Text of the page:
Mice were randomly divided into three groups including sham+saline, HF+saline and HF+GBE group (N=10 in each group). HF was induced by ligating the left anterior descending (LAD) coronary artery as described before.8 Two weeks after the ligation surgery, left ventricular ejection fraction (LVEF) values were detected by echocardiography using the Vevo 2100 ultrasound system (Visual Sonic, Canada) (30MHz ultrasonic probe). Mice with LVEF values less than 30% were selected and assigned to HF groups. Mice in the sham group received same procedure except for LAD ligation. No animals died as a result of the surgery. After the surgery, mice in the saline groups were given 2.5 mL saline per day while mice in the HF+GBE group received Ginkgo biloba dripping pills treatment (150 mg/kg/day) (provided by WanBangDe Pharmaceutical Group Co., Ltd.). For a human, the regular dose of GBE (dripping pills) is 900mg/day (60mg/one pill, 5 pills/once, three times a day), therefore, we chose the drug dose of 150 mg/kg/day for a mouse whose drug dose is 10–20 times compared with a human. The pharmacological administration was performed via intragastric gavage at 7:00 a.m. every day for 4 consecutive weeks.
At the end of the experiments (after echocardiography and behavior tests), mice were anesthetized with pentobarbital and sacrificed by decapitating with a guillotine. Blood, cerebral cortex, hippocampus and cardiac tissue were collected for further analysis.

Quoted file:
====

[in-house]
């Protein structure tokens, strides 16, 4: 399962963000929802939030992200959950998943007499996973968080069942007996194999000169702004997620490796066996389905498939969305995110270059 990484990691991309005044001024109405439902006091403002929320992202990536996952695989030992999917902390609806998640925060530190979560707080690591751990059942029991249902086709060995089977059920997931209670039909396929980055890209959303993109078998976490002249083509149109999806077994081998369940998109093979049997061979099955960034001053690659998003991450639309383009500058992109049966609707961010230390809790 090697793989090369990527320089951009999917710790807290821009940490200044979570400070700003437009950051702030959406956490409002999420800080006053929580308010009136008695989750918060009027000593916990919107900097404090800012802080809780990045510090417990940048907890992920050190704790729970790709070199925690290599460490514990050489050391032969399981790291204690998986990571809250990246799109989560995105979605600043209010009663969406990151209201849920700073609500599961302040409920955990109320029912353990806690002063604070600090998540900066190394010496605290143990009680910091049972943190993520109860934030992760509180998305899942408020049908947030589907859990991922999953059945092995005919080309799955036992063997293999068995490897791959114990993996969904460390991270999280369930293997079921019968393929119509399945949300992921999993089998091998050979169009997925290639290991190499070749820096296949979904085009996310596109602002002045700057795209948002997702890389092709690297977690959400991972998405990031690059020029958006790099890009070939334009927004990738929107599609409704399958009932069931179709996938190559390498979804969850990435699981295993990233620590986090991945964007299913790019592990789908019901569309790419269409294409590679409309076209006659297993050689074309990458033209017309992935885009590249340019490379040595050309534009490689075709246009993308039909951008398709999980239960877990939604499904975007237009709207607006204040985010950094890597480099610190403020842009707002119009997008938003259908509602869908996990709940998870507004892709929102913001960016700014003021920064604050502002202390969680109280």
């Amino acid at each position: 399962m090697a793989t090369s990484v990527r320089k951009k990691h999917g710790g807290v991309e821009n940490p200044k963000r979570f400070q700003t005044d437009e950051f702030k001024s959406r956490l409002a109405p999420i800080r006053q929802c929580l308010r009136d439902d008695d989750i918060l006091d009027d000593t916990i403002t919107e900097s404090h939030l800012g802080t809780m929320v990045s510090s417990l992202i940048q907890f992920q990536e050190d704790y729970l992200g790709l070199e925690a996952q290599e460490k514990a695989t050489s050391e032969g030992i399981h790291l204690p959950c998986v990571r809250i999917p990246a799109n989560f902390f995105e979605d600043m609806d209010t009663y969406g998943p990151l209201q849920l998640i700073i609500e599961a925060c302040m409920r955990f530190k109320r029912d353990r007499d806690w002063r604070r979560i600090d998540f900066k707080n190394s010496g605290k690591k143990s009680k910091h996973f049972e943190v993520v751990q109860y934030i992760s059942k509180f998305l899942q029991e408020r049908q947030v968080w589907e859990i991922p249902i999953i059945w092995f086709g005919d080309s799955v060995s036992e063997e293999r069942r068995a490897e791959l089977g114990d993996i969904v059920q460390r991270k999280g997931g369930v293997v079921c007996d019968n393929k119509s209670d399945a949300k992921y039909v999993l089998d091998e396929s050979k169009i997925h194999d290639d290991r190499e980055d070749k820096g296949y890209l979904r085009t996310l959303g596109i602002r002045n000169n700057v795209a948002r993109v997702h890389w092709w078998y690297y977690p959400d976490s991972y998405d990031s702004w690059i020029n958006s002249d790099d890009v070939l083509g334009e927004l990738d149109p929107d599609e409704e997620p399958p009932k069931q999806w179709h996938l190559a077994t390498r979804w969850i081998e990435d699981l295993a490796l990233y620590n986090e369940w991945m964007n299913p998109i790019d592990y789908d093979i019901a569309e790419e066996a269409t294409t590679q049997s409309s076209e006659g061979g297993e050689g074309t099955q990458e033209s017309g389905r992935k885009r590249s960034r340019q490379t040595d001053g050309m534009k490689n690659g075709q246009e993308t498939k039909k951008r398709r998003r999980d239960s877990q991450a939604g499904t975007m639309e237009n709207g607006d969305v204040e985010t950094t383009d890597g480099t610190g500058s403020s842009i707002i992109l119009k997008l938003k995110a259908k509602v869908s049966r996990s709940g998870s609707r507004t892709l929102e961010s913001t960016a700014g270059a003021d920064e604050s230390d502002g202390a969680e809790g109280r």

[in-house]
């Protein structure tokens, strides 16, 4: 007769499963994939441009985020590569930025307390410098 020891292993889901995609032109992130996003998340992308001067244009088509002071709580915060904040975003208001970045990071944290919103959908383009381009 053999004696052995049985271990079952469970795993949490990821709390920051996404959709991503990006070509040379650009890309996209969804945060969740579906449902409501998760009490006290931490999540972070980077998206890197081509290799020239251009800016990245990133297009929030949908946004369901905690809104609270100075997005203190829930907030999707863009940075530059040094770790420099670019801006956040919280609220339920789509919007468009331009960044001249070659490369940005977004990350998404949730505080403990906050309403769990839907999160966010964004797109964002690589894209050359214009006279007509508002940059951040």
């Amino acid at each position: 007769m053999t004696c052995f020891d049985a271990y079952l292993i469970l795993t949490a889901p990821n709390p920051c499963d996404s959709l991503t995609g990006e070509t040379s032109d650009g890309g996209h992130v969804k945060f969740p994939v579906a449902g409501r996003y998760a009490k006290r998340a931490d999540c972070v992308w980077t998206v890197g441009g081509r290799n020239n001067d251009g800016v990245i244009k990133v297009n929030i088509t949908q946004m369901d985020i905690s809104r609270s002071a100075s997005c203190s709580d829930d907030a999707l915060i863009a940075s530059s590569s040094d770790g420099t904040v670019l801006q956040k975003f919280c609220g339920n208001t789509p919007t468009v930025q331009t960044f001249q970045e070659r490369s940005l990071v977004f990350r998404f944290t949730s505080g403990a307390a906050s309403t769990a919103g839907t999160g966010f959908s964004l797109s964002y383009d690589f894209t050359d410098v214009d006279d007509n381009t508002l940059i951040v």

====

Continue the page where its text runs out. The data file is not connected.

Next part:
Sucrose preference tests (SPT) and open field tests (OFT) were used to describe depressive behaviors. We chose SPT and OPT due to such reasons: firstly, SPT and OPT are two standard tests for evaluating depressive behaviors as forced swim test and tail suspension test. Secondly, the laboratory limitations in our lab. In the SPT, mice were habituated to 0.5% saccharine for 24 hrs, one bottle of sucrose water and one bottle of tap water were placed on each side of the cage, and the sequence was changed after 12 hrs.18 After habituation, mice were provided with ad libitum access to sweetened water and tap water for another 24 hrs. Then, the water pouches were weighed and recorded. The sucrose preference was calculated by dividing consumption of sweetened water by total consumption of water. The experimental apparatus used in the OFT was a square black box (60cm×60cm×25cm), made out of plexiglass with 5×5 squares. The mice were individually placed in the center of the enclosure and allowed to explore freely for 6 mins in a quiet environment. The numbers of squares crossed were recorded during the last 4 mins.
Freshly isolated hearts were fixed in paraformaldehyde (PFA) solution. After sectioning (4-μm-thick), embedding and staining, images were observed by microscopy and were imported to the analysis software (Image J). The myocardial fibrosis area and normal myocardial area were then analyzed to evaluate myocardial fibrosis grade.
Enzyme-Linked Immunosorbent Assay (ELISA)